Complement decay-accelerating factor, also known as CD55 or DAF, is a protein that, in humans, is encoded by the CD55gene.
DAF regulates the complement system on the cell surface. It recognizes C4b and C3b fragments that are created during activation of C4 (classical or lectin pathway) or C3 (alternative pathway). Interaction of DAF with cell-associated C4b of the classical and lectin pathways interferes with the conversion of C2 to C2b, thereby preventing formation of the C4b2b C3-convertase, and interaction of DAF with C3b of the alternative pathway interferes with the conversion of factor B to Bb by factor D, thereby preventing formation of the C3bBb C3 convertase of the alternative pathway. Thus, by limiting the amplification convertases of the complement
cascade, DAF indirectly blocks the formation of the membrane attack complex.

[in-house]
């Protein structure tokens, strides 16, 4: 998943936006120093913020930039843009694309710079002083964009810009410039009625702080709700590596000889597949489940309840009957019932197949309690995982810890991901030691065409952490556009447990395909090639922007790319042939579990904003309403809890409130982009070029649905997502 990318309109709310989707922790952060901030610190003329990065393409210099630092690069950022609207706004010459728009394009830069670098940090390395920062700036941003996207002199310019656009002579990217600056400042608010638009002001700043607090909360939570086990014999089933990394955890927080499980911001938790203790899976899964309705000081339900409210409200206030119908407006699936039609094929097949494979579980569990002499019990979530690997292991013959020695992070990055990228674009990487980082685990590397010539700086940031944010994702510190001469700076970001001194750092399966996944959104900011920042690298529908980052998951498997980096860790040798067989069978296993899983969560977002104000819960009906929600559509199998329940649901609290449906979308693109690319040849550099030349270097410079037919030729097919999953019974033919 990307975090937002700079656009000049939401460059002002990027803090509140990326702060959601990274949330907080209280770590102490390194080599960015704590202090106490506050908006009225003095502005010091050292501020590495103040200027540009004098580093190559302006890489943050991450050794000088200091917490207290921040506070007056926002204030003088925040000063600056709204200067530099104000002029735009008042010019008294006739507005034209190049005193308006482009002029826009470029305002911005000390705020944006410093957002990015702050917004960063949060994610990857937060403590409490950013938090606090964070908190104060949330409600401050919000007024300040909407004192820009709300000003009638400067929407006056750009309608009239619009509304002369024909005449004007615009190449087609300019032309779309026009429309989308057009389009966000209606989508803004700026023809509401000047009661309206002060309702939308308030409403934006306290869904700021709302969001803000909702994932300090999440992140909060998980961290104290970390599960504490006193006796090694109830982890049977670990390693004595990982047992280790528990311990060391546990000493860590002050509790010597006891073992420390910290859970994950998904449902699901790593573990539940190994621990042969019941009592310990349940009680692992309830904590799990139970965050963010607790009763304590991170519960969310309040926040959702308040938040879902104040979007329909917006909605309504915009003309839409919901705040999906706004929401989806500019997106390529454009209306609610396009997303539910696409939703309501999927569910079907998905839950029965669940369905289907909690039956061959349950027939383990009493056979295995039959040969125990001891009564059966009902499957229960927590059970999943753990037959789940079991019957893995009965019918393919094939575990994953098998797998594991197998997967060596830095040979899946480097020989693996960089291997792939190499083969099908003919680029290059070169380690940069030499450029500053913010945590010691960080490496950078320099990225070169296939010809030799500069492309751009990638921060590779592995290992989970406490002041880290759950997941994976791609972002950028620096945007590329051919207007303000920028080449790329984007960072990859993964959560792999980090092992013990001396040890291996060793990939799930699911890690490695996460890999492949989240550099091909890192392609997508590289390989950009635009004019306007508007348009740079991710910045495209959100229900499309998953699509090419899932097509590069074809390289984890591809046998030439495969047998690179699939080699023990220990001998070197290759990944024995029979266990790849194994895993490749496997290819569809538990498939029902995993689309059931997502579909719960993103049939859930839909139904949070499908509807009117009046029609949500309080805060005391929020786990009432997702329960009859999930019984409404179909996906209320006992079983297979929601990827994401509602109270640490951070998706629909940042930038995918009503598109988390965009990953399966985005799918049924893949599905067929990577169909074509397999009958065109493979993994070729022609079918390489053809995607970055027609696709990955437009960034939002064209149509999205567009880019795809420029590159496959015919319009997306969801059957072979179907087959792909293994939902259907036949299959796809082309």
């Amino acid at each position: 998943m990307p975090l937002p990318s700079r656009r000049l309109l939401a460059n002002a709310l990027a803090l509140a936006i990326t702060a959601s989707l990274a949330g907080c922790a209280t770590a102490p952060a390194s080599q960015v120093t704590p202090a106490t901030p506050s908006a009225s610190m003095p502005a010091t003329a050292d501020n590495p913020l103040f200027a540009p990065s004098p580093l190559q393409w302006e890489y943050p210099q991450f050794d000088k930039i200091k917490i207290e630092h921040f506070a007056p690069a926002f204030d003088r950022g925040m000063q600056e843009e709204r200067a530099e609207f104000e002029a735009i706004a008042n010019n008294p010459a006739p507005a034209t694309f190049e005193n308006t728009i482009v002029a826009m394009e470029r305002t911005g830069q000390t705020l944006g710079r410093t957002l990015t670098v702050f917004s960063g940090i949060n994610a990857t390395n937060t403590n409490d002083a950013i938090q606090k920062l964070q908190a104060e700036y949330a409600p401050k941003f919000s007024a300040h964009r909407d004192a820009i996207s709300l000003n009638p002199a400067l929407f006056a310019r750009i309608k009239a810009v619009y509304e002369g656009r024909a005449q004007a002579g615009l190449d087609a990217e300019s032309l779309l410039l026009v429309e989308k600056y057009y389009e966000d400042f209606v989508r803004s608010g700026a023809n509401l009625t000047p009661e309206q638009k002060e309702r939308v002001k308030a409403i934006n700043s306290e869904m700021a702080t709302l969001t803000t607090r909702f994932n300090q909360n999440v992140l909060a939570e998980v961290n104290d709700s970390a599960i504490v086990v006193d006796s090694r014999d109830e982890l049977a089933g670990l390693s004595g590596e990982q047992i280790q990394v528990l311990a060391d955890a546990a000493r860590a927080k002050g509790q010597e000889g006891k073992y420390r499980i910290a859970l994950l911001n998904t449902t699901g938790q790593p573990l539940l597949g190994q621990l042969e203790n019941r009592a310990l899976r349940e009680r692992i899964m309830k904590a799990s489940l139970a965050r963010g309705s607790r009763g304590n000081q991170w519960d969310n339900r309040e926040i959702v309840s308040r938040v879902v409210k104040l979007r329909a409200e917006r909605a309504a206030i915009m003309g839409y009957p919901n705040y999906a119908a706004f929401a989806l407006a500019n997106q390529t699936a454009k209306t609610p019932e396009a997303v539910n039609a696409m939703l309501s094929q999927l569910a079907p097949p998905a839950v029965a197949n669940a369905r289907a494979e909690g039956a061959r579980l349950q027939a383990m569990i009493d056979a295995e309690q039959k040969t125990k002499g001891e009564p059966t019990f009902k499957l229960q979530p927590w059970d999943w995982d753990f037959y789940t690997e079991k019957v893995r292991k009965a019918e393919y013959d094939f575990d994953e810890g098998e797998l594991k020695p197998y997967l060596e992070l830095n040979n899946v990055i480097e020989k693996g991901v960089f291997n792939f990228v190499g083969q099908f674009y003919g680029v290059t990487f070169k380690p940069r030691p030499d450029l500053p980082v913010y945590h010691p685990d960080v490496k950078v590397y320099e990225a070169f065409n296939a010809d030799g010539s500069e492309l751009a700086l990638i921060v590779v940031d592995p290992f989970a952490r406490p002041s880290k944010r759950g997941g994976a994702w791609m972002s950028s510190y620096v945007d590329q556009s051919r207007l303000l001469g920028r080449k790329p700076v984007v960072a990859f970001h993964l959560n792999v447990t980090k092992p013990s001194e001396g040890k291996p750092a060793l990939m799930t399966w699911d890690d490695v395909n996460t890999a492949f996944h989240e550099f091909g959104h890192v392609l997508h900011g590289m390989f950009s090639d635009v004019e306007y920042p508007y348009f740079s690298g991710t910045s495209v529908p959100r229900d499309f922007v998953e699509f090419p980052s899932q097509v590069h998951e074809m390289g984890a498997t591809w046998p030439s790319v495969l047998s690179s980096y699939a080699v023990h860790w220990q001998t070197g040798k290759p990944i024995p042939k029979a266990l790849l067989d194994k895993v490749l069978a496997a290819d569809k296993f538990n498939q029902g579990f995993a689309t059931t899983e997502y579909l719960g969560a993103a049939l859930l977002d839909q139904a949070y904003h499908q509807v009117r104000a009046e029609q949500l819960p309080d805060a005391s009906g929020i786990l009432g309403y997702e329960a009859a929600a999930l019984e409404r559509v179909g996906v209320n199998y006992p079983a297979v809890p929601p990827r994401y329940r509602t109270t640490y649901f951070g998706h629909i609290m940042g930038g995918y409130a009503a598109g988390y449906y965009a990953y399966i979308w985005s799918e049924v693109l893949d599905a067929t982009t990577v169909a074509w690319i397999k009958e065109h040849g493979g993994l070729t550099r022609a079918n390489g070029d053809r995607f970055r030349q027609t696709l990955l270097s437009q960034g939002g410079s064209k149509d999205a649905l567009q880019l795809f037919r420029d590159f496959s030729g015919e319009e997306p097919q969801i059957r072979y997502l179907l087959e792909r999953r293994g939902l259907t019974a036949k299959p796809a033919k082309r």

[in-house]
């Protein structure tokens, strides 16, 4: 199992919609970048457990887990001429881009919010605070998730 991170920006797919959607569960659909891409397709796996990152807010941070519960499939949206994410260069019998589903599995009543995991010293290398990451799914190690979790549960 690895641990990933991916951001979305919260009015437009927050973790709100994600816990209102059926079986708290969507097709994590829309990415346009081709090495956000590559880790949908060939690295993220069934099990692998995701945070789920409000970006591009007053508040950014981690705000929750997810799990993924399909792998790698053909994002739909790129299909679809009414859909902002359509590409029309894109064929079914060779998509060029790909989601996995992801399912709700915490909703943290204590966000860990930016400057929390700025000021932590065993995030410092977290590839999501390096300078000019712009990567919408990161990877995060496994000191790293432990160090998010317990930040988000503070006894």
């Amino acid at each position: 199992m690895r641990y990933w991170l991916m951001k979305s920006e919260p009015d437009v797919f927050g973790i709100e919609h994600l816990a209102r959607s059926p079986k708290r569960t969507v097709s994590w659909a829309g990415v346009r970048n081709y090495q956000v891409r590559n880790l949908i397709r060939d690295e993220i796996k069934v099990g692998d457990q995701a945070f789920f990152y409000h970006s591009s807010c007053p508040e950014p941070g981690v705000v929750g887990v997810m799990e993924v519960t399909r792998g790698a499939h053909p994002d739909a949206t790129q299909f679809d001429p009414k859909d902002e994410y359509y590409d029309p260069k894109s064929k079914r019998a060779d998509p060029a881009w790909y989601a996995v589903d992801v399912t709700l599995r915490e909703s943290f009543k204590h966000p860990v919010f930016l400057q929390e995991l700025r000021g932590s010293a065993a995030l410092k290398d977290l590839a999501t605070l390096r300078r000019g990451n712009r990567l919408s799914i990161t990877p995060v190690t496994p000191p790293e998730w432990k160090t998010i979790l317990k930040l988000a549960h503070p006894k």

This glycoprotein is broadly distributed among hematopoietic and non-hematopoietic cells. It is a determinant for the Cromer blood group system.
DAF is used as a receptor by some coxsackieviruses and other enteroviruses. Recombinant soluble DAF-Fc has been tested in mice as an anti-enterovirus therapy for heart damage; however, the human enterovirus that was tested binds much more strongly to human DAF than to mouse or rat DAF. Echoviruses and coxsackie B viruses that use human decay-accelerating factor (DAF) as a receptor do not bind the rodent analogues of DAF. and DAF-Fc has yet to be tested in humans.
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^Spiller OB, Goodfellow IG, Evans DJ, Almond JW, Morgan BP (January 2000). "Echoviruses and coxsackie B viruses that use human decay-accelerating factor (DAF) as a receptor do not bind the rodent analogues of DAF". J. Infect. Dis. 181 (1): 340–3. doi:10.1086/315210. PMID10608785.
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